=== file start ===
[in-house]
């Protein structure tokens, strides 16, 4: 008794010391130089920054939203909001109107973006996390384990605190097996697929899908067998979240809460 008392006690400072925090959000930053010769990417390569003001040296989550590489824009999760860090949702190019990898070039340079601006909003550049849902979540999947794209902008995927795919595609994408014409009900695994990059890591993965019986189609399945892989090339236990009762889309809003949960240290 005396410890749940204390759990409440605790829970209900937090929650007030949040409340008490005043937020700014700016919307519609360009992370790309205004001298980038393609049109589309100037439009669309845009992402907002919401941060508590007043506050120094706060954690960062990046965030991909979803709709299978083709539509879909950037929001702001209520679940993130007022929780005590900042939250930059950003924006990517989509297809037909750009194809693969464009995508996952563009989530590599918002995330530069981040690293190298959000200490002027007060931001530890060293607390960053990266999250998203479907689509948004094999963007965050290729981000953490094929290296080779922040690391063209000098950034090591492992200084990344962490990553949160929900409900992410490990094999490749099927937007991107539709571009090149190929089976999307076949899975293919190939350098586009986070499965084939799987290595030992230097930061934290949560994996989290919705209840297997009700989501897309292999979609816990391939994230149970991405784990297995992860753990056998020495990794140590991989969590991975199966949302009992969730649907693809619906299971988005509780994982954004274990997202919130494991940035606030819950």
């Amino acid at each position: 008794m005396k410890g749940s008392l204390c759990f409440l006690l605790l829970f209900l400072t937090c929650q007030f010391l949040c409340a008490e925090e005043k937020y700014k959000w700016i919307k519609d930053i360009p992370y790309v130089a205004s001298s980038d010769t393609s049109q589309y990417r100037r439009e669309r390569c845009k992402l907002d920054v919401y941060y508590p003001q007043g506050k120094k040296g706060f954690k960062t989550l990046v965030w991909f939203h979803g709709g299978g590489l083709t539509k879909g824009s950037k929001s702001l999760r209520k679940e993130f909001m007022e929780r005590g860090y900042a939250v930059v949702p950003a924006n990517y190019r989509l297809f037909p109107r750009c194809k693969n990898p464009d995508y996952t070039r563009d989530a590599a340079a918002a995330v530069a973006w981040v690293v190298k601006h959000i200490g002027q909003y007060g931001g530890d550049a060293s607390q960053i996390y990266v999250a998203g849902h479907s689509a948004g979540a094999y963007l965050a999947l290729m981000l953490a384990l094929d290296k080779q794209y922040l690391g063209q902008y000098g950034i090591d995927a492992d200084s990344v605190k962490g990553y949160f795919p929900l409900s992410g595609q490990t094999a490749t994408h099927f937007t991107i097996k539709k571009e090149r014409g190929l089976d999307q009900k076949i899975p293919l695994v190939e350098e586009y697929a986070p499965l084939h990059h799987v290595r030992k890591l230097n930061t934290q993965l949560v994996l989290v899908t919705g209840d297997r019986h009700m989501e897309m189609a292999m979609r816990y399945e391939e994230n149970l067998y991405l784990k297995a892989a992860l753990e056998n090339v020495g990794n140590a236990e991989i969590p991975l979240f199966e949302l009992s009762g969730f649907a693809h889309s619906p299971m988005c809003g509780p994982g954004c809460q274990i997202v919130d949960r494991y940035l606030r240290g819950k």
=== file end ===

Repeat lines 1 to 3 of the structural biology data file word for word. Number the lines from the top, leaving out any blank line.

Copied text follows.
[in-house]
């Protein structure tokens, strides 16, 4: 008794010391130089920054939203909001109107973006996390384990605190097996697929899908067998979240809460 008392006690400072925090959000930053010769990417390569003001040296989550590489824009999760860090949702190019990898070039340079601006909003550049849902979540999947794209902008995927795919595609994408014409009900695994990059890591993965019986189609399945892989090339236990009762889309809003949960240290 005396410890749940204390759990409440605790829970209900937090929650007030949040409340008490005043937020700014700016919307519609360009992370790309205004001298980038393609049109589309100037439009669309845009992402907002919401941060508590007043506050120094706060954690960062990046965030991909979803709709299978083709539509879909950037929001702001209520679940993130007022929780005590900042939250930059950003924006990517989509297809037909750009194809693969464009995508996952563009989530590599918002995330530069981040690293190298959000200490002027007060931001530890060293607390960053990266999250998203479907689509948004094999963007965050290729981000953490094929290296080779922040690391063209000098950034090591492992200084990344962490990553949160929900409900992410490990094999490749099927937007991107539709571009090149190929089976999307076949899975293919190939350098586009986070499965084939799987290595030992230097930061934290949560994996989290919705209840297997009700989501897309292999979609816990391939994230149970991405784990297995992860753990056998020495990794140590991989969590991975199966949302009992969730649907693809619906299971988005509780994982954004274990997202919130494991940035606030819950």
């Amino acid at each position: 008794m005396k410890g749940s008392l204390c759990f409440l006690l605790l829970f209900l400072t937090c929650q007030f010391l949040c409340a008490e925090e005043k937020y700014k959000w700016i919307k519609d930053i360009p992370y790309v130089a205004s001298s980038d010769t393609s049109q589309y990417r100037r439009e669309r390569c845009k992402l907002d920054v919401y941060y508590p003001q007043g506050k120094k040296g706060f954690k960062t989550l990046v965030w991909f939203h979803g709709g299978g590489l083709t539509k879909g824009s950037k929001s702001l999760r209520k679940e993130f909001m007022e929780r005590g860090y900042a939250v930059v949702p950003a924006n990517y190019r989509l297809f037909p109107r750009c194809k693969n990898p464009d995508y996952t070039r563009d989530a590599a340079a918002a995330v530069a973006w981040v690293v190298k601006h959000i200490g002027q909003y007060g931001g530890d550049a060293s607390q960053i996390y990266v999250a998203g849902h479907s689509a948004g979540a094999y963007l965050a999947l290729m981000l953490a384990l094929d290296k080779q794209y922040l690391g063209q902008y000098g950034i090591d995927a492992d200084s990344v605190k962490g990553y949160f795919p929900l409900s992410g595609q490990t094999a490749t994408h099927f937007t991107i097996k539709k571009e090149r014409g190929l089976d999307q009900k076949i899975p293919l695994v190939e350098e586009y697929a986070p499965l084939h990059h799987v290595r030992k890591l230097n930061t934290q993965l949560v994996l989290v899908t919705g209840d297997r019986h009700m989501e897309m189609a292999m979609r816990y399945e391939e994230n149970l067998y991405l784990k297995a892989a992860l753990e056998n090339v020495g990794n140590a236990e991989i969590p991975l979240f199966e949302l009992s009762g969730f649907a693809h889309s619906p299971m988005c809003g509780p994982g954004c809460q274990i997202v919130d949960r494991y940035l606030r240290g819950k």